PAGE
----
29-32. He maketh . . . calm—or, "to stand to stillness," or "in quiet." Instead of acts of temple-worship, those of the synagogue are here described, where the people with the

assembly—or session of elders, convened for reading, singing, prayer, and teaching.

Verse 33

33-41. He turneth rivers into a wilderness, &c.—God's providence is illustriously displayed in His influence on two great elements of human prosperity, the earth's productiveness and the powers of government. He punishes the wicked by destroying the sources of fertility, or, in mercy, gives fruitfulness to deserts, which become the homes of a busy and successful agricultural population. By a permitted misrule and tyranny, this scene of prosperity is changed to one of adversity. He rules rulers, setting up one and putting down another.

Verse 40

40. wander . . . wilderness—reduced to misery (Job 12:24).

Verse 41

33-41. He turneth rivers into a wilderness, &c.—God's providence is illustriously displayed in His influence on two great elements of human prosperity, the earth's productiveness and the powers of government. He punishes the wicked by destroying the sources of fertility, or, in mercy, gives fruitfulness to deserts, which become the homes of a busy and successful agricultural population. By a permitted misrule and tyranny, this scene of prosperity is changed to one of adversity. He rules rulers, setting up one and putting down another.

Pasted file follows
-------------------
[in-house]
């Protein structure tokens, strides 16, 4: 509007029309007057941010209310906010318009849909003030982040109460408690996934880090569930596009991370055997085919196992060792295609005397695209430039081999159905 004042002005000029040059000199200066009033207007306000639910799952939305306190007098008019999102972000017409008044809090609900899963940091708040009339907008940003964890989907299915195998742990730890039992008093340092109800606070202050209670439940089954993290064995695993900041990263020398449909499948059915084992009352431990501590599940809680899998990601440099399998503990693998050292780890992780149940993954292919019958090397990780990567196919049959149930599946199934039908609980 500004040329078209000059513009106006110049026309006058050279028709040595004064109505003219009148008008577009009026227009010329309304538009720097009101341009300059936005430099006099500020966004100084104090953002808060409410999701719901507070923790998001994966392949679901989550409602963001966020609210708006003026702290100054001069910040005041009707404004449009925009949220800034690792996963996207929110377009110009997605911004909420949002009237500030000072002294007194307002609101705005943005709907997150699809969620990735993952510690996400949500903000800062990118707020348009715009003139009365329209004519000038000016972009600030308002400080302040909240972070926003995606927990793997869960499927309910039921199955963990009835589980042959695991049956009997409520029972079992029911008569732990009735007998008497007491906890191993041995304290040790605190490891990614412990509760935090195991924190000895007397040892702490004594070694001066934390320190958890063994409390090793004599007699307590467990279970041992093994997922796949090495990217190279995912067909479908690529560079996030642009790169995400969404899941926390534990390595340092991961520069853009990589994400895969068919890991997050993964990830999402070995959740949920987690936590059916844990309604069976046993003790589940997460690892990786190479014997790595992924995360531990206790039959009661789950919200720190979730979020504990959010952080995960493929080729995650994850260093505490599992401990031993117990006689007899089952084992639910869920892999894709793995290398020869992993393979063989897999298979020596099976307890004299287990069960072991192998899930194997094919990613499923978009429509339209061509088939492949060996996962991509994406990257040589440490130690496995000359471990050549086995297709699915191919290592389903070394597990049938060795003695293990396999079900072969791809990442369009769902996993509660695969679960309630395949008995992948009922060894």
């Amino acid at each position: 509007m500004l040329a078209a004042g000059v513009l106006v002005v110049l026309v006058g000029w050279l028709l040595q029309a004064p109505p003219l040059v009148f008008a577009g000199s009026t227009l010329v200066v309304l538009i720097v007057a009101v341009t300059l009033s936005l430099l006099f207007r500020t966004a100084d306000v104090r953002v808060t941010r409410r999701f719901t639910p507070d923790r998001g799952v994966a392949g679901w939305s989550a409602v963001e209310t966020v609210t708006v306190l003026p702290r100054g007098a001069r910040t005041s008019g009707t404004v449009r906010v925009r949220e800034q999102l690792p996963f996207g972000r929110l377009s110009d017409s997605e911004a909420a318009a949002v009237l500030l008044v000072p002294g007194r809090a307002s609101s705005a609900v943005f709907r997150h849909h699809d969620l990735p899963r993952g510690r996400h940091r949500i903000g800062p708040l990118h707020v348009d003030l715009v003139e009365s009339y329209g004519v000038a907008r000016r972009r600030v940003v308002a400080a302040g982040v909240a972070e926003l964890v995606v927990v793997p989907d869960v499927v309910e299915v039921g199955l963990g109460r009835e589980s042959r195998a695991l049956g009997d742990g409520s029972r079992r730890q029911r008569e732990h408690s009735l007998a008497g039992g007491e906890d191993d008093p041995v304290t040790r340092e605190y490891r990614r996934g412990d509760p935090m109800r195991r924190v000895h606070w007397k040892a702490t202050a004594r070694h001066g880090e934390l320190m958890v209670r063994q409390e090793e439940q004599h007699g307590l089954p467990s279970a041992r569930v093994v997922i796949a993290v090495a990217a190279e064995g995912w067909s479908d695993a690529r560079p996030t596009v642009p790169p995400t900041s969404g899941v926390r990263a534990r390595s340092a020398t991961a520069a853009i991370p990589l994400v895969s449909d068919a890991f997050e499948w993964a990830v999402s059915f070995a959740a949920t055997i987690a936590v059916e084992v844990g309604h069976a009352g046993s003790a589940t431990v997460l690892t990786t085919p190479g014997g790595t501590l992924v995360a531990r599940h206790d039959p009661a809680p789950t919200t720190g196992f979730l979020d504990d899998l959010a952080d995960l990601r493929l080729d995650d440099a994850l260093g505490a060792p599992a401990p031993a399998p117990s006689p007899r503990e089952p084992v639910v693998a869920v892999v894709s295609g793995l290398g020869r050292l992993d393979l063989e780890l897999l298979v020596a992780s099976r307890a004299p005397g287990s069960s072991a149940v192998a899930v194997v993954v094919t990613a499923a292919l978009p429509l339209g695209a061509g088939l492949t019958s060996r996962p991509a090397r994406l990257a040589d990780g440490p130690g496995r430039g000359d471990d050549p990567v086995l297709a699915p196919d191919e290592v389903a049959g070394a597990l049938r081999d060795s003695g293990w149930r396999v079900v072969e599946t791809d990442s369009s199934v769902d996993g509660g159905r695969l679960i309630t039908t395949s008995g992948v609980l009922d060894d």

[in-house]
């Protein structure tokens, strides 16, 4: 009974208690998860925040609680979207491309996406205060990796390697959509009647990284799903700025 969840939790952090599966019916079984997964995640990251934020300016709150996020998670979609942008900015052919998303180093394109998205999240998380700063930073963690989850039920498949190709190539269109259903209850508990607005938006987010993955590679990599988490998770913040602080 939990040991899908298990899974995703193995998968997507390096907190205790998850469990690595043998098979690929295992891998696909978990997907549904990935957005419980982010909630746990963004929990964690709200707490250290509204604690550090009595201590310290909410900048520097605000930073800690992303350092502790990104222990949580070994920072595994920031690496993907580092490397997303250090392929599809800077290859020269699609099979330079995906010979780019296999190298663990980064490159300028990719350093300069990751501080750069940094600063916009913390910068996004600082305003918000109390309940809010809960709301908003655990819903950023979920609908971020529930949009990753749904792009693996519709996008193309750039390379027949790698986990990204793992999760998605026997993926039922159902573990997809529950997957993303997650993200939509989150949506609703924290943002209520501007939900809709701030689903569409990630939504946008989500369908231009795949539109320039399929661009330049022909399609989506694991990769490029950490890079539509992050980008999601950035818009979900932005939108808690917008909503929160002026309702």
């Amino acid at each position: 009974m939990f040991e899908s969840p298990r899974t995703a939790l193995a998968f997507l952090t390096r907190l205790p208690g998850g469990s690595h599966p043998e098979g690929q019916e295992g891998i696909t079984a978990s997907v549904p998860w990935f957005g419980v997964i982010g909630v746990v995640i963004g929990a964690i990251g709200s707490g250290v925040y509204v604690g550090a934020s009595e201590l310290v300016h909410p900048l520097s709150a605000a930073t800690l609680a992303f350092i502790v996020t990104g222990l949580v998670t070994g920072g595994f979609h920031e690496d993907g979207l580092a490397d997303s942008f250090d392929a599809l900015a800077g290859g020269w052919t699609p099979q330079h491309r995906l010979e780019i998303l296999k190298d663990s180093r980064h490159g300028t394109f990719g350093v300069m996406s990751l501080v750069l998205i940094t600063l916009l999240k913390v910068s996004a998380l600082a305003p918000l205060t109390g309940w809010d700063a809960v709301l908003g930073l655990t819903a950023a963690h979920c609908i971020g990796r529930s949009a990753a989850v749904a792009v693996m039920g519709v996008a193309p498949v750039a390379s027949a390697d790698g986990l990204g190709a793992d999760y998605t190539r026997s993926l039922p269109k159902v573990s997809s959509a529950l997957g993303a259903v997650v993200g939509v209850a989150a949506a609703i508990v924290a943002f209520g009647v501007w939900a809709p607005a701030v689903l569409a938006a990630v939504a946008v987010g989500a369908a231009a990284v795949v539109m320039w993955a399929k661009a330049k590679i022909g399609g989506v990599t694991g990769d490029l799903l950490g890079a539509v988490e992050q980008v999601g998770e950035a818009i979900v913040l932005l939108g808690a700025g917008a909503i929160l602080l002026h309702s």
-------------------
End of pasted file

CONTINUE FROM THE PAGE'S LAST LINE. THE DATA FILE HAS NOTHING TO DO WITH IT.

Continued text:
Verse 42

42, 43. In this providential government, good men will rejoice, and the cavils of the wicked will be stopped (Job 5:16; Isaiah 52:15), and all who take right views will appreciate God's unfailing mercy and unbounded love.

Copyright Statement
These files are a derivative of an electronic edition prepared from text scanned by Woodside Bible Fellowship.
This expanded edition of the Jameison-Faussett-Brown Commentary is in the public domain and may be freely used and distributed.
Bibliographical Information
Jamieson, Robert, D.D.; Fausset, A. R.; Brown, David. "Commentary on Psalms 107". "Commentary Critical and Explanatory on the Whole Bible". https://www.studylight.org/commentaries/eng/jfb/psalms-107.html. 1871-8.